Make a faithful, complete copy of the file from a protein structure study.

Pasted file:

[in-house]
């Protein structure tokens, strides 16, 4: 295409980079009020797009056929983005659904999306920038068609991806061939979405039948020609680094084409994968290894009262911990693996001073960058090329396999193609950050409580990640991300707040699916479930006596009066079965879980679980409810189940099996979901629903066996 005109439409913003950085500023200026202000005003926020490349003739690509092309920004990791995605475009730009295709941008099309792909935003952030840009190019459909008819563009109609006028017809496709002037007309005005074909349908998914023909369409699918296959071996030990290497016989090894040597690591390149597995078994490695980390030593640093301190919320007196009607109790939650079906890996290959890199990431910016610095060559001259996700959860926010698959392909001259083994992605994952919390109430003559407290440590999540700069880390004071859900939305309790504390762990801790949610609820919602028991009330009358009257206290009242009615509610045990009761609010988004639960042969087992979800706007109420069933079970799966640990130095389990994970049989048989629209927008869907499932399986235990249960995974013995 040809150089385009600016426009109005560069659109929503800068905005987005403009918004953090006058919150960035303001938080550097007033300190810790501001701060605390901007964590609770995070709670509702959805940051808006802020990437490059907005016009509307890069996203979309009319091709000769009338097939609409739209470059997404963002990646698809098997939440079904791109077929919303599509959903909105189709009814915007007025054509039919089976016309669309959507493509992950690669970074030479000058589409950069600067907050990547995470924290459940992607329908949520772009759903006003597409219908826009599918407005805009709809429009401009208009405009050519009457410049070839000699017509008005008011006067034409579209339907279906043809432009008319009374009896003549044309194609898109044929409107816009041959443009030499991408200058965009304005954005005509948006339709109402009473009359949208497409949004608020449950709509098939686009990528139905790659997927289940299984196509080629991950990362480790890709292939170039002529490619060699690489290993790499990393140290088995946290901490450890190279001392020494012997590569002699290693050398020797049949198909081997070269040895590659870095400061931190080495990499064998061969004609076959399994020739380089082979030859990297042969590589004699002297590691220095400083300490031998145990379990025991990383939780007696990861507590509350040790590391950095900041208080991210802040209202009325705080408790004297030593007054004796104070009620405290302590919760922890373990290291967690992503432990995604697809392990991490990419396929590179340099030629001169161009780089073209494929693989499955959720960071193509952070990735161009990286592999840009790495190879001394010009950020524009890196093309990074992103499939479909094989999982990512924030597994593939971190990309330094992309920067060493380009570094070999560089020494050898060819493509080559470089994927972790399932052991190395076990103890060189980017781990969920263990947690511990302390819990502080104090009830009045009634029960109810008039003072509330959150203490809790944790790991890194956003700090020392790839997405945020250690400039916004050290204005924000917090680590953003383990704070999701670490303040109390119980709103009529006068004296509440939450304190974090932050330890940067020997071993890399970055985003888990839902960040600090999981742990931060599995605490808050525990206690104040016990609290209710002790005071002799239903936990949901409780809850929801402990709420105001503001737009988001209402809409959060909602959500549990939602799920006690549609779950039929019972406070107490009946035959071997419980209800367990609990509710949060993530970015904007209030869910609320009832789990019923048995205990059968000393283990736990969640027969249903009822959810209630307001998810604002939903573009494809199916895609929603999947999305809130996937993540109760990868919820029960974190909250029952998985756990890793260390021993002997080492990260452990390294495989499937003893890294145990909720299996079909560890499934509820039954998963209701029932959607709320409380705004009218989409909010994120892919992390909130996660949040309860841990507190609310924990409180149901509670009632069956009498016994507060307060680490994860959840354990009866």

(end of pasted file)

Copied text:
[in-house]
């Protein structure tokens, strides 16, 4: 295409980079009020797009056929983005659904999306920038068609991806061939979405039948020609680094084409994968290894009262911990693996001073960058090329396999193609950050409580990640991300707040699916479930006596009066079965879980679980409810189940099996979901629903066996 005109439409913003950085500023200026202000005003926020490349003739690509092309920004990791995605475009730009295709941008099309792909935003952030840009190019459909008819563009109609006028017809496709002037007309005005074909349908998914023909369409699918296959071996030990290497016989090894040597690591390149597995078994490695980390030593640093301190919320007196009607109790939650079906890996290959890199990431910016610095060559001259996700959860926010698959392909001259083994992605994952919390109430003559407290440590999540700069880390004071859900939305309790504390762990801790949610609820919602028991009330009358009257206290009242009615509610045990009761609010988004639960042969087992979800706007109420069933079970799966640990130095389990994970049989048989629209927008869907499932399986235990249960995974013995 040809150089385009600016426009109005560069659109929503800068905005987005403009918004953090006058919150960035303001938080550097007033300190810790501001701060605390901007964590609770995070709670509702959805940051808006802020990437490059907005016009509307890069996203979309009319091709000769009338097939609409739209470059997404963002990646698809098997939440079904791109077929919303599509959903909105189709009814915007007025054509039919089976016309669309959507493509992950690669970074030479000058589409950069600067907050990547995470924290459940992607329908949520772009759903006003597409219908826009599918407005805009709809429009401009208009405009050519009457410049070839000699017509008005008011006067034409579209339907279906043809432009008319009374009896003549044309194609898109044929409107816009041959443009030499991408200058965009304005954005005509948006339709109402009473009359949208497409949004608020449950709509098939686009990528139905790659997927289940299984196509080629991950990362480790890709292939170039002529490619060699690489290993790499990393140290088995946290901490450890190279001392020494012997590569002699290693050398020797049949198909081997070269040895590659870095400061931190080495990499064998061969004609076959399994020739380089082979030859990297042969590589004699002297590691220095400083300490031998145990379990025991990383939780007696990861507590509350040790590391950095900041208080991210802040209202009325705080408790004297030593007054004796104070009620405290302590919760922890373990290291967690992503432990995604697809392990991490990419396929590179340099030629001169161009780089073209494929693989499955959720960071193509952070990735161009990286592999840009790495190879001394010009950020524009890196093309990074992103499939479909094989999982990512924030597994593939971190990309330094992309920067060493380009570094070999560089020494050898060819493509080559470089994927972790399932052991190395076990103890060189980017781990969920263990947690511990302390819990502080104090009830009045009634029960109810008039003072509330959150203490809790944790790991890194956003700090020392790839997405945020250690400039916004050290204005924000917090680590953003383990704070999701670490303040109390119980709103009529006068004296509440939450304190974090932050330890940067020997071993890399970055985003888990839902960040600090999981742990931060599995605490808050525990206690104040016990609290209710002790005071002799239903936990949901409780809850929801402990709420105001503001737009988001209402809409959060909602959500549990939602799920006690549609779950039929019972406070107490009946035959071997419980209800367990609990509710949060993530970015904007209030869910609320009832789990019923048995205990059968000393283990736990969640027969249903009822959810209630307001998810604002939903573009494809199916895609929603999947999305809130996937993540109760990868919820029960974190909250029952998985756990890793260390021993002997080492990260452990390294495989499937003893890294145990909720299996079909560890499934509820039954998963209701029932959607709320409380705004009218989409909010994120892919992390909130996660949040309860841990507190609310924990409180149901509670009632069956009498016994507060307060680490994860959840354990009866």